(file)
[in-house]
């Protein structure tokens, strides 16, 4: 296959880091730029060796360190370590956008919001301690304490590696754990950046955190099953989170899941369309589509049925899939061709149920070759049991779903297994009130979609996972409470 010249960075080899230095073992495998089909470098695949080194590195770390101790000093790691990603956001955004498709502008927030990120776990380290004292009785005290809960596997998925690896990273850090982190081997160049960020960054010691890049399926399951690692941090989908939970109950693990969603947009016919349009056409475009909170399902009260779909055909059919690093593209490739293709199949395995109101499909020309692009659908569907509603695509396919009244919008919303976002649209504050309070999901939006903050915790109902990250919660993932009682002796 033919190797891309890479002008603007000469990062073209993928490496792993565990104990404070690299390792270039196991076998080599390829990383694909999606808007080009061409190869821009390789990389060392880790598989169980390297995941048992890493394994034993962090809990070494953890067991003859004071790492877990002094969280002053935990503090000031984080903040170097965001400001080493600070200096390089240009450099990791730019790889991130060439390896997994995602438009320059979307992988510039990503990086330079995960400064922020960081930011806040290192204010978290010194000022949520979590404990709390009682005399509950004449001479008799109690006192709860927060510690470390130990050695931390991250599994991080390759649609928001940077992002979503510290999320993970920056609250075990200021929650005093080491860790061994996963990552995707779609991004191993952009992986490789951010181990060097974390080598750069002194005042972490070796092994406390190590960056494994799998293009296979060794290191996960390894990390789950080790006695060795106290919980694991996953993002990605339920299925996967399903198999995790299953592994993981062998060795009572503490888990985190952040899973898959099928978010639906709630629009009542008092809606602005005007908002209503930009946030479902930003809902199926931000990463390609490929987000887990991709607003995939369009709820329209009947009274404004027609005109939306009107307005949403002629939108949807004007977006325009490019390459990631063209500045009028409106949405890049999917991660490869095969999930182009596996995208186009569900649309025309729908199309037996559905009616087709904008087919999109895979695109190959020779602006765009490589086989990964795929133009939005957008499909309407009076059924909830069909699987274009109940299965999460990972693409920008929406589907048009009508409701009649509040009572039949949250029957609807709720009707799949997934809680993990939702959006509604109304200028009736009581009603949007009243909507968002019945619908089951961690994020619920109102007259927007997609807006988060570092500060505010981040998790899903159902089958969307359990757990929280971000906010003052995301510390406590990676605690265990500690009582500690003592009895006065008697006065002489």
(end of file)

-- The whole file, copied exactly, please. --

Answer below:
[in-house]
């Protein structure tokens, strides 16, 4: 296959880091730029060796360190370590956008919001301690304490590696754990950046955190099953989170899941369309589509049925899939061709149920070759049991779903297994009130979609996972409470 010249960075080899230095073992495998089909470098695949080194590195770390101790000093790691990603956001955004498709502008927030990120776990380290004292009785005290809960596997998925690896990273850090982190081997160049960020960054010691890049399926399951690692941090989908939970109950693990969603947009016919349009056409475009909170399902009260779909055909059919690093593209490739293709199949395995109101499909020309692009659908569907509603695509396919009244919008919303976002649209504050309070999901939006903050915790109902990250919660993932009682002796 033919190797891309890479002008603007000469990062073209993928490496792993565990104990404070690299390792270039196991076998080599390829990383694909999606808007080009061409190869821009390789990389060392880790598989169980390297995941048992890493394994034993962090809990070494953890067991003859004071790492877990002094969280002053935990503090000031984080903040170097965001400001080493600070200096390089240009450099990791730019790889991130060439390896997994995602438009320059979307992988510039990503990086330079995960400064922020960081930011806040290192204010978290010194000022949520979590404990709390009682005399509950004449001479008799109690006192709860927060510690470390130990050695931390991250599994991080390759649609928001940077992002979503510290999320993970920056609250075990200021929650005093080491860790061994996963990552995707779609991004191993952009992986490789951010181990060097974390080598750069002194005042972490070796092994406390190590960056494994799998293009296979060794290191996960390894990390789950080790006695060795106290919980694991996953993002990605339920299925996967399903198999995790299953592994993981062998060795009572503490888990985190952040899973898959099928978010639906709630629009009542008092809606602005005007908002209503930009946030479902930003809902199926931000990463390609490929987000887990991709607003995939369009709820329209009947009274404004027609005109939306009107307005949403002629939108949807004007977006325009490019390459990631063209500045009028409106949405890049999917991660490869095969999930182009596996995208186009569900649309025309729908199309037996559905009616087709904008087919999109895979695109190959020779602006765009490589086989990964795929133009939005957008499909309407009076059924909830069909699987274009109940299965999460990972693409920008929406589907048009009508409701009649509040009572039949949250029957609807709720009707799949997934809680993990939702959006509604109304200028009736009581009603949007009243909507968002019945619908089951961690994020619920109102007259927007997609807006988060570092500060505010981040998790899903159902089958969307359990757990929280971000906010003052995301510390406590990676605690265990500690009582500690003592009895006065008697006065002489």